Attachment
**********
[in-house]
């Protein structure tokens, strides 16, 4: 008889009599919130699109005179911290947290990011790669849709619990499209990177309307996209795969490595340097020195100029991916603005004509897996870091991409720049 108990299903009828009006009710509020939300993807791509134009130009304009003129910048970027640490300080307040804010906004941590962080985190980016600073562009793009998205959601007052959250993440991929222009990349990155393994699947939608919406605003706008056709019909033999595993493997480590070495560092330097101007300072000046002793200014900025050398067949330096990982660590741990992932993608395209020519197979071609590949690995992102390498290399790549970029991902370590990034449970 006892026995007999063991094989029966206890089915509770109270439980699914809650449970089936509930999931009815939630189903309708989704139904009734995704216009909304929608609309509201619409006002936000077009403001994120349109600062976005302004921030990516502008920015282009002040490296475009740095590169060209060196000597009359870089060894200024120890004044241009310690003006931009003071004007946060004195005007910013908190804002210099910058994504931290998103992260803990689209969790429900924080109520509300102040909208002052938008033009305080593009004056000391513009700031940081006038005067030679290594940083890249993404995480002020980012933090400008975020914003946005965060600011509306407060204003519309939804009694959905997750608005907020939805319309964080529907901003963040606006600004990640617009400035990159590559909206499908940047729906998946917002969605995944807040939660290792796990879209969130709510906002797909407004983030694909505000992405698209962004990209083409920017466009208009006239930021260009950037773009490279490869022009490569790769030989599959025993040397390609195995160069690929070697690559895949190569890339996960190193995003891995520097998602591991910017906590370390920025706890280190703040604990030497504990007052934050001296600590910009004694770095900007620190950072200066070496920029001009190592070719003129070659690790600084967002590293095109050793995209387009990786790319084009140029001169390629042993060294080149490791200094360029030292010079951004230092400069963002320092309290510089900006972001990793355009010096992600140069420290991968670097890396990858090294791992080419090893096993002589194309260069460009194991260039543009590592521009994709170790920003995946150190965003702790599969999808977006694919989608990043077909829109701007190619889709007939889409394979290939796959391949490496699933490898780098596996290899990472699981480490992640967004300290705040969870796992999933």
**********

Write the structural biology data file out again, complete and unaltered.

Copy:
[in-house]
């Protein structure tokens, strides 16, 4: 008889009599919130699109005179911290947290990011790669849709619990499209990177309307996209795969490595340097020195100029991916603005004509897996870091991409720049 108990299903009828009006009710509020939300993807791509134009130009304009003129910048970027640490300080307040804010906004941590962080985190980016600073562009793009998205959601007052959250993440991929222009990349990155393994699947939608919406605003706008056709019909033999595993493997480590070495560092330097101007300072000046002793200014900025050398067949330096990982660590741990992932993608395209020519197979071609590949690995992102390498290399790549970029991902370590990034449970 006892026995007999063991094989029966206890089915509770109270439980699914809650449970089936509930999931009815939630189903309708989704139904009734995704216009909304929608609309509201619409006002936000077009403001994120349109600062976005302004921030990516502008920015282009002040490296475009740095590169060209060196000597009359870089060894200024120890004044241009310690003006931009003071004007946060004195005007910013908190804002210099910058994504931290998103992260803990689209969790429900924080109520509300102040909208002052938008033009305080593009004056000391513009700031940081006038005067030679290594940083890249993404995480002020980012933090400008975020914003946005965060600011509306407060204003519309939804009694959905997750608005907020939805319309964080529907901003963040606006600004990640617009400035990159590559909206499908940047729906998946917002969605995944807040939660290792796990879209969130709510906002797909407004983030694909505000992405698209962004990209083409920017466009208009006239930021260009950037773009490279490869022009490569790769030989599959025993040397390609195995160069690929070697690559895949190569890339996960190193995003891995520097998602591991910017906590370390920025706890280190703040604990030497504990007052934050001296600590910009004694770095900007620190950072200066070496920029001009190592070719003129070659690790600084967002590293095109050793995209387009990786790319084009140029001169390629042993060294080149490791200094360029030292010079951004230092400069963002320092309290510089900006972001990793355009010096992600140069420290991968670097890396990858090294791992080419090893096993002589194309260069460009194991260039543009590592521009994709170790920003995946150190965003702790599969999808977006694919989608990043077909829109701007190619889709007939889409394979290939796959391949490496699933490898780098596996290899990472699981480490992640967004300290705040969870796992999933």